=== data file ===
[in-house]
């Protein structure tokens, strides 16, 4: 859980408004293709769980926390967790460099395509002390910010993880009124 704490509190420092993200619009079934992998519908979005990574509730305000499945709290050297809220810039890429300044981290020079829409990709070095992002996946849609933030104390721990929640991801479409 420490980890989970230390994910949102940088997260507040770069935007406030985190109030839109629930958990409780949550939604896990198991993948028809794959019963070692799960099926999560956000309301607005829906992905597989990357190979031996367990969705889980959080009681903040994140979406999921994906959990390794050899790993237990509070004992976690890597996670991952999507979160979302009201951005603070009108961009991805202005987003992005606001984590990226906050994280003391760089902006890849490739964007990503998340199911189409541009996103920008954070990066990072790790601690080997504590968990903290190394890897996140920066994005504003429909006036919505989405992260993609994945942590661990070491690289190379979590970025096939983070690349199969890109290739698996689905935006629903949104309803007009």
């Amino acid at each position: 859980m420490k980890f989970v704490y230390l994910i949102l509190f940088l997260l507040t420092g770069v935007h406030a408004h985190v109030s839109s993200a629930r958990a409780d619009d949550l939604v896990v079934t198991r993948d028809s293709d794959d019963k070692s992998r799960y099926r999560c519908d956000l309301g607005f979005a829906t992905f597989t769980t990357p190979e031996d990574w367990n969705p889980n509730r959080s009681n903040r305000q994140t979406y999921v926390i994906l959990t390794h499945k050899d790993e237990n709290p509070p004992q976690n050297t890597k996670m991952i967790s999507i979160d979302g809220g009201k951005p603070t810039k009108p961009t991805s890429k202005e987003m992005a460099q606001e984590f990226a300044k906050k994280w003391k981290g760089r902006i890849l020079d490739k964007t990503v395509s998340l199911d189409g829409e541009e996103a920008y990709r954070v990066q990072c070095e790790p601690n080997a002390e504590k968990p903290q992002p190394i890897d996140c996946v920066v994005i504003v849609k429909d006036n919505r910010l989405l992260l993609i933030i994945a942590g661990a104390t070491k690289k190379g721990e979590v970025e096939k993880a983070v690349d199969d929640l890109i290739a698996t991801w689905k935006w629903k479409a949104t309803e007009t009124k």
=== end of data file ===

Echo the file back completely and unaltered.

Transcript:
[in-house]
């Protein structure tokens, strides 16, 4: 859980408004293709769980926390967790460099395509002390910010993880009124 704490509190420092993200619009079934992998519908979005990574509730305000499945709290050297809220810039890429300044981290020079829409990709070095992002996946849609933030104390721990929640991801479409 420490980890989970230390994910949102940088997260507040770069935007406030985190109030839109629930958990409780949550939604896990198991993948028809794959019963070692799960099926999560956000309301607005829906992905597989990357190979031996367990969705889980959080009681903040994140979406999921994906959990390794050899790993237990509070004992976690890597996670991952999507979160979302009201951005603070009108961009991805202005987003992005606001984590990226906050994280003391760089902006890849490739964007990503998340199911189409541009996103920008954070990066990072790790601690080997504590968990903290190394890897996140920066994005504003429909006036919505989405992260993609994945942590661990070491690289190379979590970025096939983070690349199969890109290739698996689905935006629903949104309803007009």
């Amino acid at each position: 859980m420490k980890f989970v704490y230390l994910i949102l509190f940088l997260l507040t420092g770069v935007h406030a408004h985190v109030s839109s993200a629930r958990a409780d619009d949550l939604v896990v079934t198991r993948d028809s293709d794959d019963k070692s992998r799960y099926r999560c519908d956000l309301g607005f979005a829906t992905f597989t769980t990357p190979e031996d990574w367990n969705p889980n509730r959080s009681n903040r305000q994140t979406y999921v926390i994906l959990t390794h499945k050899d790993e237990n709290p509070p004992q976690n050297t890597k996670m991952i967790s999507i979160d979302g809220g009201k951005p603070t810039k009108p961009t991805s890429k202005e987003m992005a460099q606001e984590f990226a300044k906050k994280w003391k981290g760089r902006i890849l020079d490739k964007t990503v395509s998340l199911d189409g829409e541009e996103a920008y990709r954070v990066q990072c070095e790790p601690n080997a002390e504590k968990p903290q992002p190394i890897d996140c996946v920066v994005i504003v849609k429909d006036n919505r910010l989405l992260l993609i933030i994945a942590g661990a104390t070491k690289k190379g721990e979590v970025e096939k993880a983070v690349d199969d929640l890109i290739a698996t991801w689905k935006w629903k479409a949104t309803e007009t009124k």